Mirrorless


Lab Test: Sony a9

November 14, 2017

PDN is a member of the Technical Image Press Association which has contracted with Image Engineering to perform detailed lab tests of digital cameras. See here for a full methodological rundown of how Image Engineering puts cameras through their paces. Full res files of every visual in this review are available to download for your pixel-peeping pleasure here. Read our hands-on review of the Sony a9

Resolution

  • The camera shows very good resolution at all ISO speeds tested (ISO100 to 204800). Lab measurements show that there is measurable loss of resolution as ISO increases, but the differences are barely discernable by eye. Overall, resolution can be said to be very good at ISOs ranging from 100 and 6400, which means the camera can be used in a variety of light conditions without worrying much about loss of resolution.
  • The Sony Alpha 9 makes full use of its 24 megapixel sensor.
  • As ISO increases, reproduction of detail decreases, with the most noticeable drop at high contrast between ISO 1600 and3200; at low contrast, reproduction of detail drops once the ISO is pushed above 800.
  • If one visually compares images taken at different ISOs of the central Siemens Star in the TE42v2 test chart, one can observe that there is very little difference between ISO 100 and 1600, and only a very mild greying of the central area at higher ISOs.

This graph shows the loss of contrast (y-axis) as a function of the spatial frequency in line pairs per picture height (x-axis) for different ISO-sensitivities (colored lines). The further to the right a curve stretches before descending, the better the resolution at that ISO. An upward bump in a curve represents in-camera sharpening. The limiting resolution for each ISO can be found by identifying to the highest spatial frequency which results in a contrast of 0.1, or where the ISO curve crosses the thicker horizontal thicker black line marking 0.1. The vertical pink line is a reference representing half the number of pixels in the sensor height (the Nyquist frequency).

 

Texture loss       

  • Texture reproduction of high-contrast patterns is very good at ISO 100 and 400. There is very little difference in texture reproduction between 100 and 400, which is very good. Texture reproduction remains fairly good up to ISO 1600.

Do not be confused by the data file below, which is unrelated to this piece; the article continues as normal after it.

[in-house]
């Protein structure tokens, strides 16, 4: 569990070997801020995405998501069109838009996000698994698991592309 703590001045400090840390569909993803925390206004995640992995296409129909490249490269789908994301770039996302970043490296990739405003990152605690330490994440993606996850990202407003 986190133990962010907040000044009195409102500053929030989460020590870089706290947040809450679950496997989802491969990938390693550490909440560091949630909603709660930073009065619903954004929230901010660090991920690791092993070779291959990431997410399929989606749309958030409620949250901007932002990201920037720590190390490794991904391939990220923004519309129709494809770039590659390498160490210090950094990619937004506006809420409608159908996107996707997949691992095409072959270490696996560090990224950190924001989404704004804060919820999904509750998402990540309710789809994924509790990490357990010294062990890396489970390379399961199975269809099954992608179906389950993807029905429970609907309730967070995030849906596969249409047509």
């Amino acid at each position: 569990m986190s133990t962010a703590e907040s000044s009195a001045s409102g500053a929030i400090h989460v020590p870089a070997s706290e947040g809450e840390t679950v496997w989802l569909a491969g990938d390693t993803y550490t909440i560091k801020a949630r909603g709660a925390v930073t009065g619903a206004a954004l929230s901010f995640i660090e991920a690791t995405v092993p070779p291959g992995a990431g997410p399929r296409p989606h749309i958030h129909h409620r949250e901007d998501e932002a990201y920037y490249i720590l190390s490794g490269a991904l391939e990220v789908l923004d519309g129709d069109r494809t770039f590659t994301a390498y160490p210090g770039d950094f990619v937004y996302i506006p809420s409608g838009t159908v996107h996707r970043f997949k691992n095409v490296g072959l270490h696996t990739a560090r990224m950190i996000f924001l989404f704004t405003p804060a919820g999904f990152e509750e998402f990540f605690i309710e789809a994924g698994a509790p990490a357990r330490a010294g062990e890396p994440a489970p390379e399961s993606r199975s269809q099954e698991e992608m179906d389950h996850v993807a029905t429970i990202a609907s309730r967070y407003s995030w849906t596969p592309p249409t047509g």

• With higher ISO, there is increased smoothing and thereby loss of texture even in high-contrast scenes. This is particularly pronounced above ISO 6400.
  • Accurate capturing of low-contrast texture patterns is good at lower ISOs up to ISO800.
  • At higher ISO, the loss of texture in low-contrast scene is very noticeable: at ISO 25600, the texture that can observed in the low-contrast pattern is much less than that in the high -contrast pattern. However, even at ISOs which might be used more frequently, such as ISO 1600, in high contrast scenes with detail, such as the ‘dead leaves’ pattern on the test chart, many of the smaller details are smoothed out of the image and thereby lost.
  • Examination of the reproduction of images of grass and stone (on the test chart) show that the linear grass is reproduced well up to ISO 1600 but not at higher ISOs.

An artifact is an alteration in a digital image due to technology or technique of processing. Artifacts stem from noise, compression, and sharpening. This graph plots the calculated difference in digital signal between two methods (DeadLeavesCross & DeadLeavesDirect). The colored lines represent response at different ISOs and in reference to a high-contrast target and a low-contrast target. Values plotted are the Dead Leaves SFR difference against the spatial frequency. The larger the area under the curve, the more artifacts are present. Thus, one can see that at the higher ISOs of 6400 and 12800, the Sony Alpha 9 records quite a few artifacts in low-contrast situations, although the high-contrast images are much cleaner.

 

Edge contrast / sharpening

  • The tests of the camera at ISO speeds from 100 to 1600 show slight over- and undershoots at high contrast edges. This means that the images retain a natural look.
  • At ISO speeds of 3200 and 6400, the overshoot and undershoot are enhanced but still do not create an artificial look.